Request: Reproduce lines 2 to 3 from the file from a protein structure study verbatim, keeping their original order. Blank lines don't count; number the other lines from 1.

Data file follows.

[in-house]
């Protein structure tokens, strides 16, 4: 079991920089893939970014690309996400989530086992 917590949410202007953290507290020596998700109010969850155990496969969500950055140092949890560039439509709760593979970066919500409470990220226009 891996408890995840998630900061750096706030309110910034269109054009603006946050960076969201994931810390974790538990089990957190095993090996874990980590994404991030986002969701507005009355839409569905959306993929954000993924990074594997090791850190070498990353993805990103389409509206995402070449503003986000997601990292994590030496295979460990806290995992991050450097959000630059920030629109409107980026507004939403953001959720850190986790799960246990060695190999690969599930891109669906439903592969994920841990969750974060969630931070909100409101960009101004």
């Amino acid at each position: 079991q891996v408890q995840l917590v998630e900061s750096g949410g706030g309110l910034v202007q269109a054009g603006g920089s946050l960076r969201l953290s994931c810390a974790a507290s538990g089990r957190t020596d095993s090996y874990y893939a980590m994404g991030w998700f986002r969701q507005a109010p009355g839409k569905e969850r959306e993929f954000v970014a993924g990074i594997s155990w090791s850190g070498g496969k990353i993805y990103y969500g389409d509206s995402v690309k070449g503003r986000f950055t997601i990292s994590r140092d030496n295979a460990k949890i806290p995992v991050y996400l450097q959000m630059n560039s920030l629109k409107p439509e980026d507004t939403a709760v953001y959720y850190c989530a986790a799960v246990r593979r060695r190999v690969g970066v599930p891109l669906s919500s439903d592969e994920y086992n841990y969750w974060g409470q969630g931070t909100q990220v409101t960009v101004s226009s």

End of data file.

């Protein structure tokens, strides 16, 4: 079991920089893939970014690309996400989530086992 917590949410202007953290507290020596998700109010969850155990496969969500950055140092949890560039439509709760593979970066919500409470990220226009 891996408890995840998630900061750096706030309110910034269109054009603006946050960076969201994931810390974790538990089990957190095993090996874990980590994404991030986002969701507005009355839409569905959306993929954000993924990074594997090791850190070498990353993805990103389409509206995402070449503003986000997601990292994590030496295979460990806290995992991050450097959000630059920030629109409107980026507004939403953001959720850190986790799960246990060695190999690969599930891109669906439903592969994920841990969750974060969630931070909100409101960009101004």
């Amino acid at each position: 079991q891996v408890q995840l917590v998630e900061s750096g949410g706030g309110l910034v202007q269109a054009g603006g920089s946050l960076r969201l953290s994931c810390a974790a507290s538990g089990r957190t020596d095993s090996y874990y893939a980590m994404g991030w998700f986002r969701q507005a109010p009355g839409k569905e969850r959306e993929f954000v970014a993924g990074i594997s155990w090791s850190g070498g496969k990353i993805y990103y969500g389409d509206s995402v690309k070449g503003r986000f950055t997601i990292s994590r140092d030496n295979a460990k949890i806290p995992v991050y996400l450097q959000m630059n560039s920030l629109k409107p439509e980026d507004t939403a709760v953001y959720y850190c989530a986790a799960v246990r593979r060695r190999v690969g970066v599930p891109l669906s919500s439903d592969e994920y086992n841990y969750w974060g409470q969630g931070t909100q990220v409101t960009v101004s226009s």